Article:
Allergy Asthma Immunol Res.  2011 Jan;3(1):58-61. 10.4168/aair.2011.3.1.58.

In vitro Biphasic Effect of Honey Bee Venom on Basophils from Screened Healthy Blood Donors

  • 1Department of Pathology and Diagnostics, University of Verona, Verona, Italy.
  • 2Azienda Ospedaliera Universitaria Integrata-University Hospital-Service of Immunology-Policlinico GB Rossi, Verona, Italy.


Apis mellifera L. bee venom is the most studied hymenoptera allergen, but many aspects of its action on human basophils remain unclear. Allergologists seek evidence of the effectiveness of bee venom immunotherapy as this approach is the chosen treatment for systemic allergic reactions. The effect of bee venom on human basophils in vitro has not been studied in detail for many reasons, including the paucity of basophils in peripheral blood, inter-individual basophil response variability, and the reliability and predictability of basophil activation tests. We conducted a brief preliminary survey of the effect of Apis bee venom on healthy asymptomatic (non-allergic) subjects. A dose of an aqueous commercial extract of Apis bee venom as high as 10 microg/mL activated resting basophils (CD63=+80-90%, CD203c=+30%), while it inhibited the expression of CD63 (-50%) following basophil stimulation by the soluble agonists formyl-Met-Leu-Phe or anti-IgE. The activation of resting basophils appeared to be dose-related. Only when basophils were activated with an IgE-mediated agonist, did bee venom extract exhibit a possible priming mechanism at the lowest doses used only via CD63, while it was ineffective via CD203c. Autocrine interleukin-3 may play a role in the observed biphasic behavior.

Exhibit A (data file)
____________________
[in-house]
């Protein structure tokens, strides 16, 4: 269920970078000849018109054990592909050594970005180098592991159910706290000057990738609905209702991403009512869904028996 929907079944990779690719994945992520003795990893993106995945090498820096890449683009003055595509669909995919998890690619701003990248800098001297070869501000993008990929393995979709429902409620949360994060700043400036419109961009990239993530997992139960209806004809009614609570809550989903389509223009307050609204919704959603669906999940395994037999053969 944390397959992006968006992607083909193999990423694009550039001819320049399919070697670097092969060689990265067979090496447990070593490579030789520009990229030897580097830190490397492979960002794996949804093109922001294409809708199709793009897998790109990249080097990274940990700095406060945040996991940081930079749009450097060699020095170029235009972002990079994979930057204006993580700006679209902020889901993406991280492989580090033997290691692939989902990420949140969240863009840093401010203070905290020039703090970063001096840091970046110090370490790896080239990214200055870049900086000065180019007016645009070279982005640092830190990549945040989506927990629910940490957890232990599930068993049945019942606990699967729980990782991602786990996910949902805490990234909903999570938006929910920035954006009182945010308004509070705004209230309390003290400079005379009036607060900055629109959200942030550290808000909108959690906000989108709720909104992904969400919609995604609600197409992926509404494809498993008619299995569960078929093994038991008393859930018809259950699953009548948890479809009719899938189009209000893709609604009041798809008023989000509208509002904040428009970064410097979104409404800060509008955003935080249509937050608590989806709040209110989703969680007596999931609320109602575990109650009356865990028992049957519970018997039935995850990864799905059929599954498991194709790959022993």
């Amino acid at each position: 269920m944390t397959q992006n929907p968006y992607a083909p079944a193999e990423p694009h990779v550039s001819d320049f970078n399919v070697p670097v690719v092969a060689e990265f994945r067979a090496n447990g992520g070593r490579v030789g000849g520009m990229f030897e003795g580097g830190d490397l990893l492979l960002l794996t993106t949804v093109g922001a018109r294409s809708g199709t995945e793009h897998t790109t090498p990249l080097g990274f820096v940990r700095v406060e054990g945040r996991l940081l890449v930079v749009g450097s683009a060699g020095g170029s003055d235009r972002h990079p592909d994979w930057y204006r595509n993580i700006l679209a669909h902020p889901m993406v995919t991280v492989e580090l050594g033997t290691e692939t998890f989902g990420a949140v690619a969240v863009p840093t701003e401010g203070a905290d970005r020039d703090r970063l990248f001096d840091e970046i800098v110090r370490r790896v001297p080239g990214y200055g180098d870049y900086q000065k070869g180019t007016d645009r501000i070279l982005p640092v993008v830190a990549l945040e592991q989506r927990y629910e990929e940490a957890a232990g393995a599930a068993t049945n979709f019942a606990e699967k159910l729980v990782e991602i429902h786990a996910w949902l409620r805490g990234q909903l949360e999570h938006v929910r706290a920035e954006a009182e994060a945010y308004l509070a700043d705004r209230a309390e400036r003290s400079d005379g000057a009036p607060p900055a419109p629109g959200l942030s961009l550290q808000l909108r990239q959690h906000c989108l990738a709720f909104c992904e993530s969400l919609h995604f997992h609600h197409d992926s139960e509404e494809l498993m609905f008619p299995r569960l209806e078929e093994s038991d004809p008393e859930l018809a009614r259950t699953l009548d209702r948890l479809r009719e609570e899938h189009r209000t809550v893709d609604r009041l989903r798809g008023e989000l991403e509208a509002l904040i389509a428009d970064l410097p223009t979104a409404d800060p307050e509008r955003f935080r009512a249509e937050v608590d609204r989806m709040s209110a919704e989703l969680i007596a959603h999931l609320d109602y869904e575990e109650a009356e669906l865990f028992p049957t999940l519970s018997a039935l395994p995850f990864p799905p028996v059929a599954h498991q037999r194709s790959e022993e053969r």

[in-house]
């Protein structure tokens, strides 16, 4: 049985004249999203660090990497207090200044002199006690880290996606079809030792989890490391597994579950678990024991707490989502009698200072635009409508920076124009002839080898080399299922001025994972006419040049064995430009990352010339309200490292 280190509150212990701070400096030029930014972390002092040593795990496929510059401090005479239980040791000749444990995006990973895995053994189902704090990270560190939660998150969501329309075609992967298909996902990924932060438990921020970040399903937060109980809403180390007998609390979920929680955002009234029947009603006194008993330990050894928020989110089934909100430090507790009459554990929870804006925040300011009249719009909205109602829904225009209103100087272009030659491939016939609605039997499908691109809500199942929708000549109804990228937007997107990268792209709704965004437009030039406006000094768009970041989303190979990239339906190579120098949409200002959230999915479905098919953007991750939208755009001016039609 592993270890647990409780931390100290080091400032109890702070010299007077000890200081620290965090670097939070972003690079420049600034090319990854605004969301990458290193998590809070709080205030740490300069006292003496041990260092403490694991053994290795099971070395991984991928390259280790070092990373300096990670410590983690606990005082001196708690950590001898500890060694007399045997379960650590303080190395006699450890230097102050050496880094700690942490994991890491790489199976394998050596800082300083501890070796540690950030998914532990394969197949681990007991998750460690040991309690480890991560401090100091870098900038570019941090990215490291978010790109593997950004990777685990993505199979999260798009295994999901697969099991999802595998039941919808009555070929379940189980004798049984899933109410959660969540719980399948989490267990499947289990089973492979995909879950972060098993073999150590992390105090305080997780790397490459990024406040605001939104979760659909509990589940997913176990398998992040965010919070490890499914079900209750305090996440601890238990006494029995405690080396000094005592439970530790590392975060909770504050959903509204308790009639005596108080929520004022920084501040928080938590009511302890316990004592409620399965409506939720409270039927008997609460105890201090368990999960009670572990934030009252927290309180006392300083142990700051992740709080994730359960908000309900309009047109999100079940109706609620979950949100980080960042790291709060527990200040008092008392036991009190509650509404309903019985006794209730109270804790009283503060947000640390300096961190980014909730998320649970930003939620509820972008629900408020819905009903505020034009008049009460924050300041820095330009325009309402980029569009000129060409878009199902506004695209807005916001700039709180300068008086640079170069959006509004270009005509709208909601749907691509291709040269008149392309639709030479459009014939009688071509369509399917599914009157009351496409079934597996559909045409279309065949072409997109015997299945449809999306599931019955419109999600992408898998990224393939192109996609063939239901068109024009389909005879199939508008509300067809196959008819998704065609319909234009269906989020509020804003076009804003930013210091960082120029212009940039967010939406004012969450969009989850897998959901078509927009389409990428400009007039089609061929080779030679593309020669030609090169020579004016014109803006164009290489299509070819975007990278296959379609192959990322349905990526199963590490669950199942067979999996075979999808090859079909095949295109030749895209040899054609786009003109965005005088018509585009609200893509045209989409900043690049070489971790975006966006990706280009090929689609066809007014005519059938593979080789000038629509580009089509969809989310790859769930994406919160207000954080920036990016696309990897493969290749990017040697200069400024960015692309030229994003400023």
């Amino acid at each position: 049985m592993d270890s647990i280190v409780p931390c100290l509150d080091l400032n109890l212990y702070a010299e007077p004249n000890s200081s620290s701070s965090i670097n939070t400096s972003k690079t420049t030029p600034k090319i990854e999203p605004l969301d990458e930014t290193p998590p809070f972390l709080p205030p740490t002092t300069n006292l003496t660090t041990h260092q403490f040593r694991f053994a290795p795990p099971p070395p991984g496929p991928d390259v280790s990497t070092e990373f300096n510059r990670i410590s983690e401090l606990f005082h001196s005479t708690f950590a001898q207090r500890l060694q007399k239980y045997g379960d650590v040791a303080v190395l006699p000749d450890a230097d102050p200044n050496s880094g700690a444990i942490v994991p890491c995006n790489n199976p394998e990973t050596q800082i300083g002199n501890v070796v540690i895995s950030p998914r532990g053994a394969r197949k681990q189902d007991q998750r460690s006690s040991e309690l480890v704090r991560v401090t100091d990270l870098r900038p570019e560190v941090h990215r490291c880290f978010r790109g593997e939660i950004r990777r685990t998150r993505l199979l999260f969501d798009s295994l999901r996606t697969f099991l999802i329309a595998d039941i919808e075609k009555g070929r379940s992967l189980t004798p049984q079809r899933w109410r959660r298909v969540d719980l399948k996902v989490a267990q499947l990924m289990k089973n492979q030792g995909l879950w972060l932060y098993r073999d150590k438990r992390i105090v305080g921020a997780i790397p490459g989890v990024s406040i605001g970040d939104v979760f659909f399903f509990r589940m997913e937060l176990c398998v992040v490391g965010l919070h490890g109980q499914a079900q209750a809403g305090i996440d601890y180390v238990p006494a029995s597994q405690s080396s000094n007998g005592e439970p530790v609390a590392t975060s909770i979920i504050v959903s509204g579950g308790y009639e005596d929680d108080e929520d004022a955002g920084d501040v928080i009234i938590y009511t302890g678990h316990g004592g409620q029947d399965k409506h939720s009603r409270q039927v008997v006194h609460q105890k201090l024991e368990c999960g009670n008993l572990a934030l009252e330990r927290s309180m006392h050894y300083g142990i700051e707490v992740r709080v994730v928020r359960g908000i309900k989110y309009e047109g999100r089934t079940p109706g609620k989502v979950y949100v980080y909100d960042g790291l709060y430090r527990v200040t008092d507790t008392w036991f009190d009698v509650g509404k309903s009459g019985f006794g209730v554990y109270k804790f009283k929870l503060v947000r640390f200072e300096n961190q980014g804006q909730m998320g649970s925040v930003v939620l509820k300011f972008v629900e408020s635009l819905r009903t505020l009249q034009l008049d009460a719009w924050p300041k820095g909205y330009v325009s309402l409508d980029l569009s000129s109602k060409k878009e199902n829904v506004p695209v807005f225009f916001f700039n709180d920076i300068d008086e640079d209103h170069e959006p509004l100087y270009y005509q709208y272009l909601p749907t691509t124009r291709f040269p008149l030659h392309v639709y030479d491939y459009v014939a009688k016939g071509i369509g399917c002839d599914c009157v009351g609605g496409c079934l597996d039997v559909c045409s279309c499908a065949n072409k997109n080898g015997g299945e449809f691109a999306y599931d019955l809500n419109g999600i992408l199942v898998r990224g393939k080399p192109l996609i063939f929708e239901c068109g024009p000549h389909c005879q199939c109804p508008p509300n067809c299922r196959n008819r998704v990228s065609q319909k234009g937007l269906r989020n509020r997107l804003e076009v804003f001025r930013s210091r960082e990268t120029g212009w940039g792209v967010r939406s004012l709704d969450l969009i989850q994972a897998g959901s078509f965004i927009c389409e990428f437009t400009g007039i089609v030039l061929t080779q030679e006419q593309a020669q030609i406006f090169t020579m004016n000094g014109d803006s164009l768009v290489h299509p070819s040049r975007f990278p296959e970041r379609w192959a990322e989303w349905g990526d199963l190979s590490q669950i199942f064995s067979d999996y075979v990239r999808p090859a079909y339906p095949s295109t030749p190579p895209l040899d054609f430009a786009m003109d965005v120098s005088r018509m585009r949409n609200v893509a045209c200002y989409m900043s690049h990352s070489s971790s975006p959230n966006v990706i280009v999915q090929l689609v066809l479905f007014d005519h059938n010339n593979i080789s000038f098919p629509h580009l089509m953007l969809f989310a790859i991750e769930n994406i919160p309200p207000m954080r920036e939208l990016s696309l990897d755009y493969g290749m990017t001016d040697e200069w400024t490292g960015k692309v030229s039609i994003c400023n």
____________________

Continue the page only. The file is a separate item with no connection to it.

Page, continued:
Honey bee venom allergy; immunotherapy; basophil activation; CD63; CD203c; flow cytometry
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